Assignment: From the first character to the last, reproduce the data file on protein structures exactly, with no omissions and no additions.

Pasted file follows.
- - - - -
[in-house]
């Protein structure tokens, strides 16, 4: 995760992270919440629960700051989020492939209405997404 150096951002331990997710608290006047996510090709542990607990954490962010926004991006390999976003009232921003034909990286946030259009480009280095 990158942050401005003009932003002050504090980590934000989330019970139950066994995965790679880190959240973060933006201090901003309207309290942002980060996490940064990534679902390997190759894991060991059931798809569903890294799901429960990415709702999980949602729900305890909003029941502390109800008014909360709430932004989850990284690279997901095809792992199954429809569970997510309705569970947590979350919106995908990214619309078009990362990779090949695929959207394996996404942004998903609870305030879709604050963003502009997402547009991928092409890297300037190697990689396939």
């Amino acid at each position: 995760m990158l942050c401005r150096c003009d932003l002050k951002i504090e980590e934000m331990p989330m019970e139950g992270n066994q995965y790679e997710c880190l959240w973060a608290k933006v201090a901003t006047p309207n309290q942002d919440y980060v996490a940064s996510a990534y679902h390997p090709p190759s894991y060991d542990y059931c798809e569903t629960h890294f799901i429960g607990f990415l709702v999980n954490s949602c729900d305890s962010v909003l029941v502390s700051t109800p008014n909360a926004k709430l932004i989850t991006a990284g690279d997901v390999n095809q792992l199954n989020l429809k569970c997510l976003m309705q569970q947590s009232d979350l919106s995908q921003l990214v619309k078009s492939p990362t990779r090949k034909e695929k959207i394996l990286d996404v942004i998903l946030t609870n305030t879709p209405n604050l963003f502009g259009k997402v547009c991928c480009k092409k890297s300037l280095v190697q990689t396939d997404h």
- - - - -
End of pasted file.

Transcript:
[in-house]
């Protein structure tokens, strides 16, 4: 995760992270919440629960700051989020492939209405997404 150096951002331990997710608290006047996510090709542990607990954490962010926004991006390999976003009232921003034909990286946030259009480009280095 990158942050401005003009932003002050504090980590934000989330019970139950066994995965790679880190959240973060933006201090901003309207309290942002980060996490940064990534679902390997190759894991060991059931798809569903890294799901429960990415709702999980949602729900305890909003029941502390109800008014909360709430932004989850990284690279997901095809792992199954429809569970997510309705569970947590979350919106995908990214619309078009990362990779090949695929959207394996996404942004998903609870305030879709604050963003502009997402547009991928092409890297300037190697990689396939």
């Amino acid at each position: 995760m990158l942050c401005r150096c003009d932003l002050k951002i504090e980590e934000m331990p989330m019970e139950g992270n066994q995965y790679e997710c880190l959240w973060a608290k933006v201090a901003t006047p309207n309290q942002d919440y980060v996490a940064s996510a990534y679902h390997p090709p190759s894991y060991d542990y059931c798809e569903t629960h890294f799901i429960g607990f990415l709702v999980n954490s949602c729900d305890s962010v909003l029941v502390s700051t109800p008014n909360a926004k709430l932004i989850t991006a990284g690279d997901v390999n095809q792992l199954n989020l429809k569970c997510l976003m309705q569970q947590s009232d979350l919106s995908q921003l990214v619309k078009s492939p990362t990779r090949k034909e695929k959207i394996l990286d996404v942004i998903l946030t609870n305030t879709p209405n604050l963003f502009g259009k997402v547009c991928c480009k092409k890297s300037l280095v190697q990689t396939d997404h």